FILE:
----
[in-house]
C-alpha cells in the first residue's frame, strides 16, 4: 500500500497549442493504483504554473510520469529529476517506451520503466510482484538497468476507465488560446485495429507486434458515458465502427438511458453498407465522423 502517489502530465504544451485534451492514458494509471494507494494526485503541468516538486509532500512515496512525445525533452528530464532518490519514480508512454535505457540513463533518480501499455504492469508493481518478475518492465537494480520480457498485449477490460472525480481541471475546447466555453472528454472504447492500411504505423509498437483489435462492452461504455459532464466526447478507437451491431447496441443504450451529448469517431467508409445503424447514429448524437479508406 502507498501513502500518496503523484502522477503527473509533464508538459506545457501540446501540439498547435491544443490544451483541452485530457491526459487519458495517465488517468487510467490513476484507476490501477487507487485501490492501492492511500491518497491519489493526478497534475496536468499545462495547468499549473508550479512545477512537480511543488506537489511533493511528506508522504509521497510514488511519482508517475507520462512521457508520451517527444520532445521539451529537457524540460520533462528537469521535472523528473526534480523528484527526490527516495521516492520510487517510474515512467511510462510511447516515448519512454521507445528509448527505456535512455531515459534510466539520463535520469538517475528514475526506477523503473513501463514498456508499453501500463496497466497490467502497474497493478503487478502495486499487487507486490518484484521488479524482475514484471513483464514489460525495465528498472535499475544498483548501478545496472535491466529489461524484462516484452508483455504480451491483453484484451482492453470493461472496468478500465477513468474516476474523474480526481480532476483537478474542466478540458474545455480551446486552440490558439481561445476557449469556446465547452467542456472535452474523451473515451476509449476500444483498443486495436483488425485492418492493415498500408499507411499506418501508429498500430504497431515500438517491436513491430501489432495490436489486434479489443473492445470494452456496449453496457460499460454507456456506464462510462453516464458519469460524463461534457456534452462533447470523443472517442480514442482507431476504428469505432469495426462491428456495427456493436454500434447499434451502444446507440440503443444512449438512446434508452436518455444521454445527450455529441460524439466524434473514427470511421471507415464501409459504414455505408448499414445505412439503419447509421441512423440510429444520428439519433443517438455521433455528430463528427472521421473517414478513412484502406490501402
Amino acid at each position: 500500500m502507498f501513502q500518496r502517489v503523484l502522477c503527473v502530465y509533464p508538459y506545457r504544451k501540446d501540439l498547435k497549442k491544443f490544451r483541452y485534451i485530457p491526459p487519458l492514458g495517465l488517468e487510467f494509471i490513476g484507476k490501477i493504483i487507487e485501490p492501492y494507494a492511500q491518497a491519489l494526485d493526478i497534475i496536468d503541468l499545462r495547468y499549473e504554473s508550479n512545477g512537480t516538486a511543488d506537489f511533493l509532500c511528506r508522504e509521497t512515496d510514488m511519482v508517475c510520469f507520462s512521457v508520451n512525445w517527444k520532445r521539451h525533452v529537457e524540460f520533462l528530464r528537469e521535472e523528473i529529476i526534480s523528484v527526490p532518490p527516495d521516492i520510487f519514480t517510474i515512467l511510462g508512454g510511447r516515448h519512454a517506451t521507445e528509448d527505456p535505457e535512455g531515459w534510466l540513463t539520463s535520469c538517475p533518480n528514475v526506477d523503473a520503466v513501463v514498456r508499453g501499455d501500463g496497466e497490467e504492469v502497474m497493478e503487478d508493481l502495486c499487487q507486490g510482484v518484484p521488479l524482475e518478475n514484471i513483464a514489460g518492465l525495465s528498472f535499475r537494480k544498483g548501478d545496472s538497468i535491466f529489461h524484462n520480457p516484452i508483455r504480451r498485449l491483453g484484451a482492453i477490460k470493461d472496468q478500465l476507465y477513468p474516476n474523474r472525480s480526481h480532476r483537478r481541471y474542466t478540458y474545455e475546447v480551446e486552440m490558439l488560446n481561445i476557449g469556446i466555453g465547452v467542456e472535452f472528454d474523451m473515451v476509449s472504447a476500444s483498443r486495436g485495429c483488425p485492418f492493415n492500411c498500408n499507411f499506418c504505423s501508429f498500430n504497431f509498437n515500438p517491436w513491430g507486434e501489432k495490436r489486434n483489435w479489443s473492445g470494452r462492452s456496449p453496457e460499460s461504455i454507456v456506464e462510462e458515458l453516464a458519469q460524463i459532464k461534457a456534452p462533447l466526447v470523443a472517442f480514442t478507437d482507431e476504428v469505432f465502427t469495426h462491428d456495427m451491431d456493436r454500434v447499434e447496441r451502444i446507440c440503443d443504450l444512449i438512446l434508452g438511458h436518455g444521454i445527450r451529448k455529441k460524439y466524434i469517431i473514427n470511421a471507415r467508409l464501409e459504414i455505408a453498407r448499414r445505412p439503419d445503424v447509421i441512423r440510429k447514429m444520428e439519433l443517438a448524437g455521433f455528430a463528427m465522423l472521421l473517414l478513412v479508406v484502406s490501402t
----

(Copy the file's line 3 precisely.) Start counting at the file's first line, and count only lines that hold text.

Amino acid at each position: 500500500m502507498f501513502q500518496r502517489v503523484l502522477c503527473v502530465y509533464p508538459y506545457r504544451k501540446d501540439l498547435k497549442k491544443f490544451r483541452y485534451i485530457p491526459p487519458l492514458g495517465l488517468e487510467f494509471i490513476g484507476k490501477i493504483i487507487e485501490p492501492y494507494a492511500q491518497a491519489l494526485d493526478i497534475i496536468d503541468l499545462r495547468y499549473e504554473s508550479n512545477g512537480t516538486a511543488d506537489f511533493l509532500c511528506r508522504e509521497t512515496d510514488m511519482v508517475c510520469f507520462s512521457v508520451n512525445w517527444k520532445r521539451h525533452v529537457e524540460f520533462l528530464r528537469e521535472e523528473i529529476i526534480s523528484v527526490p532518490p527516495d521516492i520510487f519514480t517510474i515512467l511510462g508512454g510511447r516515448h519512454a517506451t521507445e528509448d527505456p535505457e535512455g531515459w534510466l540513463t539520463s535520469c538517475p533518480n528514475v526506477d523503473a520503466v513501463v514498456r508499453g501499455d501500463g496497466e497490467e504492469v502497474m497493478e503487478d508493481l502495486c499487487q507486490g510482484v518484484p521488479l524482475e518478475n514484471i513483464a514489460g518492465l525495465s528498472f535499475r537494480k544498483g548501478d545496472s538497468i535491466f529489461h524484462n520480457p516484452i508483455r504480451r498485449l491483453g484484451a482492453i477490460k470493461d472496468q478500465l476507465y477513468p474516476n474523474r472525480s480526481h480532476r483537478r481541471y474542466t478540458y474545455e475546447v480551446e486552440m490558439l488560446n481561445i476557449g469556446i466555453g465547452v467542456e472535452f472528454d474523451m473515451v476509449s472504447a476500444s483498443r486495436g485495429c483488425p485492418f492493415n492500411c498500408n499507411f499506418c504505423s501508429f498500430n504497431f509498437n515500438p517491436w513491430g507486434e501489432k495490436r489486434n483489435w479489443s473492445g470494452r462492452s456496449p453496457e460499460s461504455i454507456v456506464e462510462e458515458l453516464a458519469q460524463i459532464k461534457a456534452p462533447l466526447v470523443a472517442f480514442t478507437d482507431e476504428v469505432f465502427t469495426h462491428d456495427m451491431d456493436r454500434v447499434e447496441r451502444i446507440c440503443d443504450l444512449i438512446l434508452g438511458h436518455g444521454i445527450r451529448k455529441k460524439y466524434i469517431i473514427n470511421a471507415r467508409l464501409e459504414i455505408a453498407r448499414r445505412p439503419d445503424v447509421i441512423r440510429k447514429m444520428e439519433l443517438a448524437g455521433f455528430a463528427m465522423l472521421l473517414l478513412v479508406v484502406s490501402t